1

The question you are now reading is about a comment on this question, about overflow bugs in some Pokemon game. A comment on that question says:

It was Game Freak's first project. They just were sloppy programmers. This function merely divides by four, in the usual Game Freak style of doing things.

; 92bbe (24:6bbe)

Unreferenced_Function92bbe: ; 92bbe
    push hl
    srl a
    srl a
    add LOW(.Unknown_92bce)
    ld l, a
    ld a, 0
    adc HIGH(.Unknown_92bce)
    ld h, a
    ld a, [hl]
    pop hl
    ret

; 92bce

.Unknown_92bce: ; 92bce
    db 0, 1, 2, 3, 4, 5

It starts off by saving HL, and I can see it restores HL at the end. That's because it uses HL to construct some kind of pointer which is discarded at the end.

So srl a is obviously going to divide a by two, so doing that twice should divide it by four! The next thing should be to restore HL (or not push it in the first place) and the return, right?

But it's hardly worth putting just srl a;srl a in a subroutine. So there's more: from what I can see, it's computing a pointer to the array marked .Unknown_92bce offset by the accumulator. In other words, it's going to use the value in the accumulator to look up ... the value in the accumulator. If the accumulator is 3 for example, then fetch 3 from the array.

And then obviously it restores hl and returns.

Am I missing something? Is this subroutine equivalent to the following?

Unreferenced_Function92bbe:
    srl a
    srl a
    ret
  • 3
    I don't think you're missing anything; I might speculate that maybe the table originally modelled some function other than f(x)=x but was revised very late on to tweak a gameplay mechanic? That's being generous. – Tommy Jan 28 at 12:38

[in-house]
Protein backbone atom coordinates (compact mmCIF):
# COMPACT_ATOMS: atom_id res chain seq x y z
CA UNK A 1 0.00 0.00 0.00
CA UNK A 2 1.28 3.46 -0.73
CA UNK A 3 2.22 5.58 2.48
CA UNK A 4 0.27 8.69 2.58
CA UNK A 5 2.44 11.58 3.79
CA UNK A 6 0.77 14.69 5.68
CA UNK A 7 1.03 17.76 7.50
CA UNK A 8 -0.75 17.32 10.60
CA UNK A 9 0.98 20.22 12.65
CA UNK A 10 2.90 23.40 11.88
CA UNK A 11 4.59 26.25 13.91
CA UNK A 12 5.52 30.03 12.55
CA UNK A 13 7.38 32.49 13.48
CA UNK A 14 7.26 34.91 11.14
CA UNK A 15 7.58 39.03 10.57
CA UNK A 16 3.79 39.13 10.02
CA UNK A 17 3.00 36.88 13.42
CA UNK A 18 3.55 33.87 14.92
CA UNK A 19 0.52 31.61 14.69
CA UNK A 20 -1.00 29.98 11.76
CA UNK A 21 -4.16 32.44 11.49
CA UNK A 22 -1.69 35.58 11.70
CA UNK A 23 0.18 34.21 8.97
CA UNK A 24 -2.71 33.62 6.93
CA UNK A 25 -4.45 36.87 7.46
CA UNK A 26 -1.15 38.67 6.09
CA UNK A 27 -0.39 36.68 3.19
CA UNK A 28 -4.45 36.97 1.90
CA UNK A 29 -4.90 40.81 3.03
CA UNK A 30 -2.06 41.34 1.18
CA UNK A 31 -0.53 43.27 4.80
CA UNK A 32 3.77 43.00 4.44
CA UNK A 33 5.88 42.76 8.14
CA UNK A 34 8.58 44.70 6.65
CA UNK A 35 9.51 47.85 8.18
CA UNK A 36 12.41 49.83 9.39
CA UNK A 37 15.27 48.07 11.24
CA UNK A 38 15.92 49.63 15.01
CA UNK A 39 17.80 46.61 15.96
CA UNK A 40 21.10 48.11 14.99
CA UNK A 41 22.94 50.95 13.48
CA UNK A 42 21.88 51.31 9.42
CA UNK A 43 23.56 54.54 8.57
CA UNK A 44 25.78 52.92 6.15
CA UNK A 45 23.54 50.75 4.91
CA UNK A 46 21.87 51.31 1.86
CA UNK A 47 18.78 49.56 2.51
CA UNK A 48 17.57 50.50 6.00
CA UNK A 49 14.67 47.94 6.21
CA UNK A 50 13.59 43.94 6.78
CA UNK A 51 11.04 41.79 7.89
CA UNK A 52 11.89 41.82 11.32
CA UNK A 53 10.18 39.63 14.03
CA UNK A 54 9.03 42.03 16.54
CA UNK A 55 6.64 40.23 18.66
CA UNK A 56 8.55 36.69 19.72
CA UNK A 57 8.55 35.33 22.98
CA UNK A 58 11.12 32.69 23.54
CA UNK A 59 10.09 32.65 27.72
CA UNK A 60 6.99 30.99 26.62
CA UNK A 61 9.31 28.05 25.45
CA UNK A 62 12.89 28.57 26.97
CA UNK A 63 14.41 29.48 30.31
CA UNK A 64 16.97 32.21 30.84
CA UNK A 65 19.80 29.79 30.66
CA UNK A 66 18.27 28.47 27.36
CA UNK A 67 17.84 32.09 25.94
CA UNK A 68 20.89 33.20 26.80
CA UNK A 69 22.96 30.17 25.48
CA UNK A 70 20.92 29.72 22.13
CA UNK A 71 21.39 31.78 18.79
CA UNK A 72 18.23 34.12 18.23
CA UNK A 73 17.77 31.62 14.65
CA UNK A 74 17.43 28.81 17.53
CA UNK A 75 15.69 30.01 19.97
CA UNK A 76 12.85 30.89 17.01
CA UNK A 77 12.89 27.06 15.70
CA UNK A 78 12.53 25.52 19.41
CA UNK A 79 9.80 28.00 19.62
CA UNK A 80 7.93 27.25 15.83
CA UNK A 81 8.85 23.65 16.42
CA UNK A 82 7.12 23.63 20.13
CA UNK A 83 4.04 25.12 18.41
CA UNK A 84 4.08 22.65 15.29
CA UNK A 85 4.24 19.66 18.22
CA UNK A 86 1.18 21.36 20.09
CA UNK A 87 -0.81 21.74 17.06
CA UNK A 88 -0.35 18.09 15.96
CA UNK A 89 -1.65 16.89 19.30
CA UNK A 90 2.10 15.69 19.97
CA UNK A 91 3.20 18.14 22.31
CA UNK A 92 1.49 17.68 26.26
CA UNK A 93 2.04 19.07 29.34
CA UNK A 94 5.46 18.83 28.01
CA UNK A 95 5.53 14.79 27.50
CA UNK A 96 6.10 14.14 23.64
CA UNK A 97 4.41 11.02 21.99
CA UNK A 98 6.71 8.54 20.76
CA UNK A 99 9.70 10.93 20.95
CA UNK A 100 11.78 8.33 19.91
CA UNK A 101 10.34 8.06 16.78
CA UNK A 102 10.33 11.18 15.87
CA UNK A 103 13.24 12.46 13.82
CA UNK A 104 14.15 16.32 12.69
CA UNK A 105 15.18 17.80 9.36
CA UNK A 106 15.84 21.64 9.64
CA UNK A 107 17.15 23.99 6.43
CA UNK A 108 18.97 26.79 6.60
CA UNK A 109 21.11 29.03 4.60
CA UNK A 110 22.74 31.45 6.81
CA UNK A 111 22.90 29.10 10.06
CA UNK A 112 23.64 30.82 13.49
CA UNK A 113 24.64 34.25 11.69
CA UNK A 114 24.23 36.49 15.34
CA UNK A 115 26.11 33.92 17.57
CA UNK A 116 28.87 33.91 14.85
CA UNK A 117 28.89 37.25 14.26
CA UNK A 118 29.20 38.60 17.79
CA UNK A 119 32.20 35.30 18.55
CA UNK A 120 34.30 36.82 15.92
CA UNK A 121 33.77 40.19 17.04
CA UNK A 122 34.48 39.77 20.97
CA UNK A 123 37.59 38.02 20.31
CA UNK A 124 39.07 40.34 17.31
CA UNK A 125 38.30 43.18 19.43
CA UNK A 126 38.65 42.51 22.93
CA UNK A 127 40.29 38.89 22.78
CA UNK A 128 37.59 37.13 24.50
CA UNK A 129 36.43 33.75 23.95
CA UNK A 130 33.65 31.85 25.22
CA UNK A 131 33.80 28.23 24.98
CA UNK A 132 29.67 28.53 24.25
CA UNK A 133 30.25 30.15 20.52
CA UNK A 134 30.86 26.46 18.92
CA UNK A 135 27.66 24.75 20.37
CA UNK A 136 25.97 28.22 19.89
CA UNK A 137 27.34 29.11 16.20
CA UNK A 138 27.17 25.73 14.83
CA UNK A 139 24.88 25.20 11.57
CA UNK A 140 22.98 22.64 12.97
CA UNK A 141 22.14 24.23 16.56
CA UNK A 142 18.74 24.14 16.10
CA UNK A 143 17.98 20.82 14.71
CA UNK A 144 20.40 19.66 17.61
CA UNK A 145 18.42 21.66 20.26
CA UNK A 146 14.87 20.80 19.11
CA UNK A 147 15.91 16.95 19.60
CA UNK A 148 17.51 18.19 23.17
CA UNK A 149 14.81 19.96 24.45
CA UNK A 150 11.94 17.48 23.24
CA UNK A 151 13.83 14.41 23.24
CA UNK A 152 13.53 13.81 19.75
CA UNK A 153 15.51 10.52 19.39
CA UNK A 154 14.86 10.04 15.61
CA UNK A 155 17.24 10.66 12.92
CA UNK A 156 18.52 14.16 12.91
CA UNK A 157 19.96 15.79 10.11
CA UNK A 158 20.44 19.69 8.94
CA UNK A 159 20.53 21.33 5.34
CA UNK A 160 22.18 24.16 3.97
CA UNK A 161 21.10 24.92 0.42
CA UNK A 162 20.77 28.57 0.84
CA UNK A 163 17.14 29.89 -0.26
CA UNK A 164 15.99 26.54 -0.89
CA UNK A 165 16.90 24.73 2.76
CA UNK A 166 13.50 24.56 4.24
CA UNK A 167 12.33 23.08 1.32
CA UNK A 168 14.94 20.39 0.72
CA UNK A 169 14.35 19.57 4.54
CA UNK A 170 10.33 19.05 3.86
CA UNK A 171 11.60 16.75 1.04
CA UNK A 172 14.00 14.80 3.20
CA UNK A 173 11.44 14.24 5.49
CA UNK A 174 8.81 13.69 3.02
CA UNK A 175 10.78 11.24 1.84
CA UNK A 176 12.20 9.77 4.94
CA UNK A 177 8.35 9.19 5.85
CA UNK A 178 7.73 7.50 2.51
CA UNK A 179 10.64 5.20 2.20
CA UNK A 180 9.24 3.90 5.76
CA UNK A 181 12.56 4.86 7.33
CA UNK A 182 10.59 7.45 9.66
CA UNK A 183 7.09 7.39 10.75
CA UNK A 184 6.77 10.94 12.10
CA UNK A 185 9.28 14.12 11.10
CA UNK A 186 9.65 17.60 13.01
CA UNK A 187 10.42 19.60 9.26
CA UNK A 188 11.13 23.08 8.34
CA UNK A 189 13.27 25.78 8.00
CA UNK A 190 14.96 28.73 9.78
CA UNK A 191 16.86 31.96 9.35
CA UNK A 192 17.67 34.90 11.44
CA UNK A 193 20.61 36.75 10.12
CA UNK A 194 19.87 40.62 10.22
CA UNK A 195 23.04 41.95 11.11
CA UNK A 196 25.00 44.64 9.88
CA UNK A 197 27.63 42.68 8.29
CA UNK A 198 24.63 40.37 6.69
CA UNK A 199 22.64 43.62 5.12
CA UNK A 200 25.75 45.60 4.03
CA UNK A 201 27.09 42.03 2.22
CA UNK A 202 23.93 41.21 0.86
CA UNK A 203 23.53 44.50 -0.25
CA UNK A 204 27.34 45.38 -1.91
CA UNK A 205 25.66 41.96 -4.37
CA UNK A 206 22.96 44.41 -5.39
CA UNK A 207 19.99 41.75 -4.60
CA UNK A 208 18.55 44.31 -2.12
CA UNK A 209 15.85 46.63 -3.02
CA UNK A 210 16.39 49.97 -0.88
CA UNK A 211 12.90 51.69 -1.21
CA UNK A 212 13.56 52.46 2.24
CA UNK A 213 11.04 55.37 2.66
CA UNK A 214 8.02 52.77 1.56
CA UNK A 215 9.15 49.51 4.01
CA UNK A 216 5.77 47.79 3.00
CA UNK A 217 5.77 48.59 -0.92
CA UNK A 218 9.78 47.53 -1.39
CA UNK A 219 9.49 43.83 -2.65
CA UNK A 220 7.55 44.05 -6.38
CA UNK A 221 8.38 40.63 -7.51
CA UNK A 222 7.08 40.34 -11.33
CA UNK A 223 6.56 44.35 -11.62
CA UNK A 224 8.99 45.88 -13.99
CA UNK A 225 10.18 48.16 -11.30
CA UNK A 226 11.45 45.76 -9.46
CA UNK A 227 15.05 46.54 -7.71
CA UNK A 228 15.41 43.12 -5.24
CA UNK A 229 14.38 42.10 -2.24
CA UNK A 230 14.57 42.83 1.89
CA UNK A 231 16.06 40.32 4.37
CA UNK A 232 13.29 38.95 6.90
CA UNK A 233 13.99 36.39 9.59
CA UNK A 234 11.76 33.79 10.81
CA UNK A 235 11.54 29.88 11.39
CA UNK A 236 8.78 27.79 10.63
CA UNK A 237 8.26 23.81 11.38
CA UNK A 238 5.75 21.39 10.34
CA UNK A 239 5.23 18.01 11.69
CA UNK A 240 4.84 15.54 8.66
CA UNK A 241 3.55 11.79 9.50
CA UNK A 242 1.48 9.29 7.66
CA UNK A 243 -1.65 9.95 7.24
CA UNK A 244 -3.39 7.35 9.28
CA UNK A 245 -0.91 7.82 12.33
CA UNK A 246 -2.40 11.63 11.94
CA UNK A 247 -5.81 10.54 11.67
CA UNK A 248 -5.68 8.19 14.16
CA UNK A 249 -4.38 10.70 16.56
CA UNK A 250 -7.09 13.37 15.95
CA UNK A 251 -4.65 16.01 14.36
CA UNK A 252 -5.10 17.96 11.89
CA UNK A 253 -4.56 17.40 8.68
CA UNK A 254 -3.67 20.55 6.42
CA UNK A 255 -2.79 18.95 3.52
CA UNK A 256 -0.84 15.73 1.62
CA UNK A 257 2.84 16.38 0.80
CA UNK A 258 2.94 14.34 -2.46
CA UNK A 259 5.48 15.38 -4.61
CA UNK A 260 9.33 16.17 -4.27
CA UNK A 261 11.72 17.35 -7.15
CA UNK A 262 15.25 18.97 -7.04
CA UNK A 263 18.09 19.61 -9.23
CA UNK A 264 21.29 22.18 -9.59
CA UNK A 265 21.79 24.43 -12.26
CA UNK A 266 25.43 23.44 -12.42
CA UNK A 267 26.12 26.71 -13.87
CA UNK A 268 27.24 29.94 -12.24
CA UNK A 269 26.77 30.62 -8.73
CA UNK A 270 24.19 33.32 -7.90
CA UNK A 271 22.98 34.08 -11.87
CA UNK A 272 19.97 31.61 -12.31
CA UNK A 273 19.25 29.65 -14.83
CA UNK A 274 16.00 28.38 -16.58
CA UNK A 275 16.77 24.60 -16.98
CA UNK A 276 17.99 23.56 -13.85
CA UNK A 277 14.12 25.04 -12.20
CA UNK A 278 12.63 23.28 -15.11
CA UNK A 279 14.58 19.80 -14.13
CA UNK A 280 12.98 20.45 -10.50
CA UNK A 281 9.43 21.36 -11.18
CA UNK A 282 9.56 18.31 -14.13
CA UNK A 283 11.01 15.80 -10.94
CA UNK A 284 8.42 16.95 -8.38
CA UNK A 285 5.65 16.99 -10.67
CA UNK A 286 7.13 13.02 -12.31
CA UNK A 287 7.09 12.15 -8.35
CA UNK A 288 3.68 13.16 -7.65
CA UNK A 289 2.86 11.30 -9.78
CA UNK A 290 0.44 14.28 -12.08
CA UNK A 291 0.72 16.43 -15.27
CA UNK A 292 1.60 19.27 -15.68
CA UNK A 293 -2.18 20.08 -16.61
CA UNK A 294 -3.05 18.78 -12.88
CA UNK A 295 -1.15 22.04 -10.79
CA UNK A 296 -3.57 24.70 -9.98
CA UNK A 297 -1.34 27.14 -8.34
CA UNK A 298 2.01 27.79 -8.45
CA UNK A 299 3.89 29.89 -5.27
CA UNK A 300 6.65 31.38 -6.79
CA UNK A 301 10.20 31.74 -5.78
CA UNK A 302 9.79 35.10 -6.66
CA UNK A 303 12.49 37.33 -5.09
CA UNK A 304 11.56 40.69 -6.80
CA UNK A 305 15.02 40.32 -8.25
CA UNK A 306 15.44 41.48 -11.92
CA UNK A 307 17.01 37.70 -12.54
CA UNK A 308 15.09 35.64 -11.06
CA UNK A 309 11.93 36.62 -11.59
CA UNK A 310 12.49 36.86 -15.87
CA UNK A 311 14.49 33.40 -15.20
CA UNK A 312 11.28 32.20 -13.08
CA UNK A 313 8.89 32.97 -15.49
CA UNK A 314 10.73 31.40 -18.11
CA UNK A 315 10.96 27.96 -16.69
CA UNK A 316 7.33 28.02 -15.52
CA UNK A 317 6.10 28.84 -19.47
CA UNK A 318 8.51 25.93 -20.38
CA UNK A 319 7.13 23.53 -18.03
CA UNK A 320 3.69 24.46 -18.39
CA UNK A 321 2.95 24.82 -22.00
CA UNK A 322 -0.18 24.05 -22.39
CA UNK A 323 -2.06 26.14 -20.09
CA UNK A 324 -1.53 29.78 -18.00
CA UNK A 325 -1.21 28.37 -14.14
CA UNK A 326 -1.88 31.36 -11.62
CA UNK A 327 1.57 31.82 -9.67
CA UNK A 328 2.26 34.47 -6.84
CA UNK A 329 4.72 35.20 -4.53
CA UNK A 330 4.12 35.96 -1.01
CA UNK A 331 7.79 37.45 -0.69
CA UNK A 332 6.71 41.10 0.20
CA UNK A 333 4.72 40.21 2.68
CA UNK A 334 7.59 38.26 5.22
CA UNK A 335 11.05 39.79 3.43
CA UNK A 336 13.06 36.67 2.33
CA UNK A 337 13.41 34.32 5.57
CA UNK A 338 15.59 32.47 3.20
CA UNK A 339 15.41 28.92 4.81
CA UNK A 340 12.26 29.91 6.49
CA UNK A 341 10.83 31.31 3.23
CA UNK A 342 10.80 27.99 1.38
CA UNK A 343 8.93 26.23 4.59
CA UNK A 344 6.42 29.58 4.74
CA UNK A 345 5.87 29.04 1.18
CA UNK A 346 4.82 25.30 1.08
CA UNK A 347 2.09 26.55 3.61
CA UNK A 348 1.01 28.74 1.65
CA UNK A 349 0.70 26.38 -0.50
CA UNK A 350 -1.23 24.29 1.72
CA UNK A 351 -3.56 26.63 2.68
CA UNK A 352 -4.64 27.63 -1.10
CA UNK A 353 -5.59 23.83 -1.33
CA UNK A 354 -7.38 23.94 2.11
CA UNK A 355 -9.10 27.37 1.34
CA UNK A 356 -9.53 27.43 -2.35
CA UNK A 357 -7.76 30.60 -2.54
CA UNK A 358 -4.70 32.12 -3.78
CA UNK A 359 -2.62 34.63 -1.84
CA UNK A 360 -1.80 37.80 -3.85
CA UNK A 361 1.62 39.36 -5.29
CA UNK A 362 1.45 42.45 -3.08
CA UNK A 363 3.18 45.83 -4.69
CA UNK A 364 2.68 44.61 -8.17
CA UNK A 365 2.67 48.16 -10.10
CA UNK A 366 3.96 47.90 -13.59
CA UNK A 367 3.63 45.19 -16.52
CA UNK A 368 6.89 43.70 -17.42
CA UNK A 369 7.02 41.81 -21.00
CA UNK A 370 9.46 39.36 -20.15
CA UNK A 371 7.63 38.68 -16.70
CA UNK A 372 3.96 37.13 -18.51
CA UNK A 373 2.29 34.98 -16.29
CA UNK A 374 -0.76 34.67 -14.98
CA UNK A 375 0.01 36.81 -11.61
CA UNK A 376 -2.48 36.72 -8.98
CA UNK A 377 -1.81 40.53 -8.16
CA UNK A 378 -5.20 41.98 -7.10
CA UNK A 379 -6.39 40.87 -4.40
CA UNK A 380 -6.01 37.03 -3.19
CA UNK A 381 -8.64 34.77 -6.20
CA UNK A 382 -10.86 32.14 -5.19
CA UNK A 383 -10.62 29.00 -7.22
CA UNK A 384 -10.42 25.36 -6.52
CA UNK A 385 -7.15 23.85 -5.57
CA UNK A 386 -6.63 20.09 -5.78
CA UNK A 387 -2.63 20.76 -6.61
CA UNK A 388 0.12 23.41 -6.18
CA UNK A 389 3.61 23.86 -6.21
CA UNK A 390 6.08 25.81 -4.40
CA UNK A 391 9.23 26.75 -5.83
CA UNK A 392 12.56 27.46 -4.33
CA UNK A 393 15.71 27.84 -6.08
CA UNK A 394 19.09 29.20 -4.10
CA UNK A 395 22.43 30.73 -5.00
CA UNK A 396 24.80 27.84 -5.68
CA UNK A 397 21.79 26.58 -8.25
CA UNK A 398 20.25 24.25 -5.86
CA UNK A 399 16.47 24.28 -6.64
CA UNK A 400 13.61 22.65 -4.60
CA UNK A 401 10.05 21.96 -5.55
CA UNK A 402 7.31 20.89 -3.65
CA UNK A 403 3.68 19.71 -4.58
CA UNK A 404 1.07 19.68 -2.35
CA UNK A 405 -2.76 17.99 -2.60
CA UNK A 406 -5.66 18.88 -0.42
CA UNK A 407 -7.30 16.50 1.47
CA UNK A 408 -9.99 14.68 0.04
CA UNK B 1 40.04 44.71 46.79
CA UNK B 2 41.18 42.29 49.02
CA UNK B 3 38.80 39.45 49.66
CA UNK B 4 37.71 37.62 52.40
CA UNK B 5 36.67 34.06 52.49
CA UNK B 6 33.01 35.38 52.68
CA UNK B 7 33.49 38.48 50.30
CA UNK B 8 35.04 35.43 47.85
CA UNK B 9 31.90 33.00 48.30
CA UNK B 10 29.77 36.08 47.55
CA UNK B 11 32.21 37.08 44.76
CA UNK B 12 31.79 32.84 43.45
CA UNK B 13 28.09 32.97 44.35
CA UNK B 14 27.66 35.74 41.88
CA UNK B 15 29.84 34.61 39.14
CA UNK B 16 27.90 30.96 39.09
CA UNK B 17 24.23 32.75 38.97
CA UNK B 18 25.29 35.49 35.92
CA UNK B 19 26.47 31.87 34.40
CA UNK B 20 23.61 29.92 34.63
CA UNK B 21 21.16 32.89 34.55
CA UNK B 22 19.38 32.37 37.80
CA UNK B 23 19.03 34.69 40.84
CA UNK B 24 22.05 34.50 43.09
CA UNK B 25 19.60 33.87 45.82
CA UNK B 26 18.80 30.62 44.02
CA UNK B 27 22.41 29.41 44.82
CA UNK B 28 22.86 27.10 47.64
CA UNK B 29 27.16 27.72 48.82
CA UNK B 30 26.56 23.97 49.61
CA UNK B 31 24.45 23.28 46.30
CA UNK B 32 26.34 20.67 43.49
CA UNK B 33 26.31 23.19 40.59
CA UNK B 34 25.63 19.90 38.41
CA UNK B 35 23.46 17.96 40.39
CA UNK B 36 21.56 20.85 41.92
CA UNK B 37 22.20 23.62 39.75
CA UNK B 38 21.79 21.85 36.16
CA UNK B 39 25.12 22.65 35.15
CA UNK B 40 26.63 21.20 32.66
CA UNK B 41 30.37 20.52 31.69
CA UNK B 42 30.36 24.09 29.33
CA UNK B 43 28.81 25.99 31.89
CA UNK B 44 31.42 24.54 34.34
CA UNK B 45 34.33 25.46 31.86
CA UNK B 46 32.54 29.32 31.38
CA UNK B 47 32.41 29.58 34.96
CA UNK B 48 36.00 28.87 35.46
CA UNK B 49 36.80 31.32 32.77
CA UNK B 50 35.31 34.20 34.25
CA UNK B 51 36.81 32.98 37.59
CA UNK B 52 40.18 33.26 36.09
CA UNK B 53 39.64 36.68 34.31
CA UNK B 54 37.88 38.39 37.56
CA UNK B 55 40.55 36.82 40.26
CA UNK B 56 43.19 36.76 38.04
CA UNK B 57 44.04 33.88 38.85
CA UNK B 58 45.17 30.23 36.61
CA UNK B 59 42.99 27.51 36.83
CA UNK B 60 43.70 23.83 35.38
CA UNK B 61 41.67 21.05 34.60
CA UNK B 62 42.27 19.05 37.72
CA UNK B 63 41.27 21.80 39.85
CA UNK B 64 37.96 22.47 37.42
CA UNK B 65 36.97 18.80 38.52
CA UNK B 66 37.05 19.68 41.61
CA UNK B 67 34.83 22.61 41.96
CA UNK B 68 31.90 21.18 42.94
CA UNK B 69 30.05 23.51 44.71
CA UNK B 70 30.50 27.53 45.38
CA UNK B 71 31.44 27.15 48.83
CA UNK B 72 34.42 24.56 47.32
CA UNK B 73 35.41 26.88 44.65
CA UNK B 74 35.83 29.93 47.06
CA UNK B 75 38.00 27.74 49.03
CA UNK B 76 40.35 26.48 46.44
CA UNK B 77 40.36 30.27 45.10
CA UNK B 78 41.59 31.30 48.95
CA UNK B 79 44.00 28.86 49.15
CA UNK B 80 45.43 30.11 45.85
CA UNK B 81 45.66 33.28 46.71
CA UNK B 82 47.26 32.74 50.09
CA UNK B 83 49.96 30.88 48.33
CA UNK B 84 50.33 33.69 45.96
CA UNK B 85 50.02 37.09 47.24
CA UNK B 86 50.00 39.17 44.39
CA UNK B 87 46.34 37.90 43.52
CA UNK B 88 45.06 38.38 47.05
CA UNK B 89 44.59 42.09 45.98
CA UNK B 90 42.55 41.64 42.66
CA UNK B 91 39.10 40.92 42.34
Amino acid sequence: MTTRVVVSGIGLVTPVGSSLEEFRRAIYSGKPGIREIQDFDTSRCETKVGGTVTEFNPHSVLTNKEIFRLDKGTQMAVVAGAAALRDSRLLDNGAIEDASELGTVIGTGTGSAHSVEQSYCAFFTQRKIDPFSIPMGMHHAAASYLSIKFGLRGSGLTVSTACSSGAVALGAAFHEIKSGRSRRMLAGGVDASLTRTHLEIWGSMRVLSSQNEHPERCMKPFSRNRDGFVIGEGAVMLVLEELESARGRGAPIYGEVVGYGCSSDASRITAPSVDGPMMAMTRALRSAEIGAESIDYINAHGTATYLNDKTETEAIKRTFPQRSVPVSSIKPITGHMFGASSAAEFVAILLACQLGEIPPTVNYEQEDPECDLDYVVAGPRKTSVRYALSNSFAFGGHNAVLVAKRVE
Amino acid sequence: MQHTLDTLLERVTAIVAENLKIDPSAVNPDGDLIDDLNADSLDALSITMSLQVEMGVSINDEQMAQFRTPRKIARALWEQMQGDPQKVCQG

3

Am I missing something? Is this subroutine equivalent to the following?

Did you see the ld a, [hl]?

The lines before that one are calculating hl = .Unknown_92bce + (a/4).

Then the ld a, [hl] will load the byte from that address.

... so the function is equivalent to the following C pseudo code:

extern byte Unknown_92bce[];
...
Unreferenced_Function92bbe()
{
    A = Unknown_92bce[A/4];
}

Not sure about that. Ignoring the possibility of an overflow, the array Unknown_92bce contains the sequence of integers 0, 1, 2, 3, 4, 5.

If A is in the range 0...20, this really makes no sense.

Some cartridges may contain some special logic that detects (read) accesses to a certain address to do bank switching or similar.

In this case ld a, [hl] is not there to read some value from an array, but to do the bank switching.

However, if the module does not contain such a logic and A is guaranteed to be in the range 0..20, this really makes no sense to me.

  • 1
    Not sure about that. Ignoring the possibility of an overflow, the array Unknown_92bce contains the sequence of integers 0, 1, 2, 3, 4, 5. That means Unknown_92bce[A/4] == A/4. – Wilson Jan 28 at 12:17
  • I see. I edited my post. – Martin Rosenau Jan 28 at 12:28
  • @Wilson is the LUT Unknown_92bce constant or not? without more context is hard to say what it really does. It also might be a leftover from something older or a part of a configurable code ... – Spektre Jan 29 at 9:21
  • 1
    @Spektre Unknown_92bce is in read-only memory; it may not be changed. As Tommy said, maybe they needed to be able to change it during development – Wilson Jan 29 at 9:36
  • @Wilson yes that the configurable part I was mentioning (did not see the Tommys comment when I wrote the comment) – Spektre Jan 29 at 10:26

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